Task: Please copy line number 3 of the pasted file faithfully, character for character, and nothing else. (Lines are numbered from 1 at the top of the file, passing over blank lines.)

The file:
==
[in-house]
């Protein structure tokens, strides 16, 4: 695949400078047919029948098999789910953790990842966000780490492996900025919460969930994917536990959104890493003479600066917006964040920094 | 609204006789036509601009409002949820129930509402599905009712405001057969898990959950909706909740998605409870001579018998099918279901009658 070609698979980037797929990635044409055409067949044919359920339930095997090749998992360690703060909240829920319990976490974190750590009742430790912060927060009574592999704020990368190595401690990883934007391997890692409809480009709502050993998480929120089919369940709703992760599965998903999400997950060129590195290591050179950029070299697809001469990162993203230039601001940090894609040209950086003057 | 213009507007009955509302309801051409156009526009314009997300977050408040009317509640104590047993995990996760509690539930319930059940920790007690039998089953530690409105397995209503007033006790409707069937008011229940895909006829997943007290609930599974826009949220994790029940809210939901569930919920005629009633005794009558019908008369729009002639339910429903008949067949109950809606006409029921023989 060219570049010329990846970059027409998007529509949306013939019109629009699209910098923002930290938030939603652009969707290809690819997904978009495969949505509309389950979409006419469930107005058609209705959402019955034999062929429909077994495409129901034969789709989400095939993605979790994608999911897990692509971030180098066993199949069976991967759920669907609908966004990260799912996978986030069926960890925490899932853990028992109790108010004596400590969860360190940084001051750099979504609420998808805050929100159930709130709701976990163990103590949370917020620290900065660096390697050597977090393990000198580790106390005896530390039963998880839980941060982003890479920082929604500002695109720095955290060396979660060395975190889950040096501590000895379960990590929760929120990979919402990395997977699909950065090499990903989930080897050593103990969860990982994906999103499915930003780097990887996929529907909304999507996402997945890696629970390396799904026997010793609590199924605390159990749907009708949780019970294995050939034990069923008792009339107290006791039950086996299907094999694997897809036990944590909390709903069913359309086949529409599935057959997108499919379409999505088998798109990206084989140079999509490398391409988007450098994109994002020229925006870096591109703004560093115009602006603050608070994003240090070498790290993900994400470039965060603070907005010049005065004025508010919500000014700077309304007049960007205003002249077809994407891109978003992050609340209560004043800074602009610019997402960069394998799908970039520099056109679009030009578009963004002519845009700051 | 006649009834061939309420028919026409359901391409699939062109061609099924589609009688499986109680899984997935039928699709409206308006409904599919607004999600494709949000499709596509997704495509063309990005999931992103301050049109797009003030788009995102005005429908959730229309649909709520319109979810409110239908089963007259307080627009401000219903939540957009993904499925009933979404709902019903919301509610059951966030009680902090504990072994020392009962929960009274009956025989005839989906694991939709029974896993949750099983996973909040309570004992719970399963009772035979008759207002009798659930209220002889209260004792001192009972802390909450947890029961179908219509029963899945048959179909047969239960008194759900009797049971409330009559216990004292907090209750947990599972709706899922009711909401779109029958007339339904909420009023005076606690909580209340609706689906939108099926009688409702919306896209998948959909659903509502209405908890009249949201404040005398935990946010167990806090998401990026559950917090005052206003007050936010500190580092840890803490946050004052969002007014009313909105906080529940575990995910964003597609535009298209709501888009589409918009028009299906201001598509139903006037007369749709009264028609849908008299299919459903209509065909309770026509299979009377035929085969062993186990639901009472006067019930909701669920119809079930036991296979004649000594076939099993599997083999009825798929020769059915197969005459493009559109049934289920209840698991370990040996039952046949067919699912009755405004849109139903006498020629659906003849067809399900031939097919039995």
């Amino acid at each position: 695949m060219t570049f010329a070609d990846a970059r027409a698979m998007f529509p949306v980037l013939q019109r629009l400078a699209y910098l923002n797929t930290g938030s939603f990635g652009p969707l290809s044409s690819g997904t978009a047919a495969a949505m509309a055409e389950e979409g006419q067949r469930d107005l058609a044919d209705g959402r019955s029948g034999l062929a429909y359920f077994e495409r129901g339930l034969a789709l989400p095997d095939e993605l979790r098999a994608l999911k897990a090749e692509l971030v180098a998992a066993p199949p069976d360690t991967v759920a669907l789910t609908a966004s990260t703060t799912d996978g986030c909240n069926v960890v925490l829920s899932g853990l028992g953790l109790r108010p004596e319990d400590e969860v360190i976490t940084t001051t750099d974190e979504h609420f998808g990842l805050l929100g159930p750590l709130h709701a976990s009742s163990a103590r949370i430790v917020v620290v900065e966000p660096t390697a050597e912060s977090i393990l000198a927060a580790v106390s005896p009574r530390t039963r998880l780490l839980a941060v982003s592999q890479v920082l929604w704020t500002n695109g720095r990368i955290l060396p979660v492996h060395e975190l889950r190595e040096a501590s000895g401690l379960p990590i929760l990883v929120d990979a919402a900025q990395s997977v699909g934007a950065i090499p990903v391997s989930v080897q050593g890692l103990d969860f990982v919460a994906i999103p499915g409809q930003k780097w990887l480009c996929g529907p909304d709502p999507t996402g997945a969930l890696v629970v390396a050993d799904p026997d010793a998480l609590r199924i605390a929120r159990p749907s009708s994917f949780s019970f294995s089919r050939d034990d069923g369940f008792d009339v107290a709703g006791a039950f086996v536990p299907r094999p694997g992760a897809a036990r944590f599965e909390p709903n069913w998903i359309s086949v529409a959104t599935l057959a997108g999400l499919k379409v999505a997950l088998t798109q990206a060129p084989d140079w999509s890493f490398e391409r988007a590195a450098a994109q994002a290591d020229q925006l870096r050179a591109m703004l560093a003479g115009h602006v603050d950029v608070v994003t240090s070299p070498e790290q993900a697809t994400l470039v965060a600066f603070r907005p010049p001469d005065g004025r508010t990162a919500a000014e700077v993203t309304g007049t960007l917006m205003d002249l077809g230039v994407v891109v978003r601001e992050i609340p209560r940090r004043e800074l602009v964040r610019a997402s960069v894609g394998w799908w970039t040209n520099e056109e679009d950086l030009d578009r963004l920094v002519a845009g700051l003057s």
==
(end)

């Amino acid at each position: 695949m060219t570049f010329a070609d990846a970059r027409a698979m998007f529509p949306v980037l013939q019109r629009l400078a699209y910098l923002n797929t930290g938030s939603f990635g652009p969707l290809s044409s690819g997904t978009a047919a495969a949505m509309a055409e389950e979409g006419q067949r469930d107005l058609a044919d209705g959402r019955s029948g034999l062929a429909y359920f077994e495409r129901g339930l034969a789709l989400p095997d095939e993605l979790r098999a994608l999911k897990a090749e692509l971030v180098a998992a066993p199949p069976d360690t991967v759920a669907l789910t609908a966004s990260t703060t799912d996978g986030c909240n069926v960890v925490l829920s899932g853990l028992g953790l109790r108010p004596e319990d400590e969860v360190i976490t940084t001051t750099d974190e979504h609420f998808g990842l805050l929100g159930p750590l709130h709701a976990s009742s163990a103590r949370i430790v917020v620290v900065e966000p660096t390697a050597e912060s977090i393990l000198a927060a580790v106390s005896p009574r530390t039963r998880l780490l839980a941060v982003s592999q890479v920082l929604w704020t500002n695109g720095r990368i955290l060396p979660v492996h060395e975190l889950r190595e040096a501590s000895g401690l379960p990590i929760l990883v929120d990979a919402a900025q990395s997977v699909g934007a950065i090499p990903v391997s989930v080897q050593g890692l103990d969860f990982v919460a994906i999103p499915g409809q930003k780097w990887l480009c996929g529907p909304d709502p999507t996402g997945a969930l890696v629970v390396a050993d799904p026997d010793a998480l609590r199924i605390a929120r159990p749907s009708s994917f949780s019970f294995s089919r050939d034990d069923g369940f008792d009339v107290a709703g006791a039950f086996v536990p299907r094999p694997g992760a897809a036990r944590f599965e909390p709903n069913w998903i359309s086949v529409a959104t599935l057959a997108g999400l499919k379409v999505a997950l088998t798109q990206a060129p084989d140079w999509s890493f490398e391409r988007a590195a450098a994109q994002a290591d020229q925006l870096r050179a591109m703004l560093a003479g115009h602006v603050d950029v608070v994003t240090s070299p070498e790290q993900a697809t994400l470039v965060a600066f603070r907005p010049p001469d005065g004025r508010t990162a919500a000014e700077v993203t309304g007049t960007l917006m205003d002249l077809g230039v994407v891109v978003r601001e992050i609340p209560r940090r004043e800074l602009v964040r610019a997402s960069v894609g394998w799908w970039t040209n520099e056109e679009d950086l030009d578009r963004l920094v002519a845009g700051l003057s």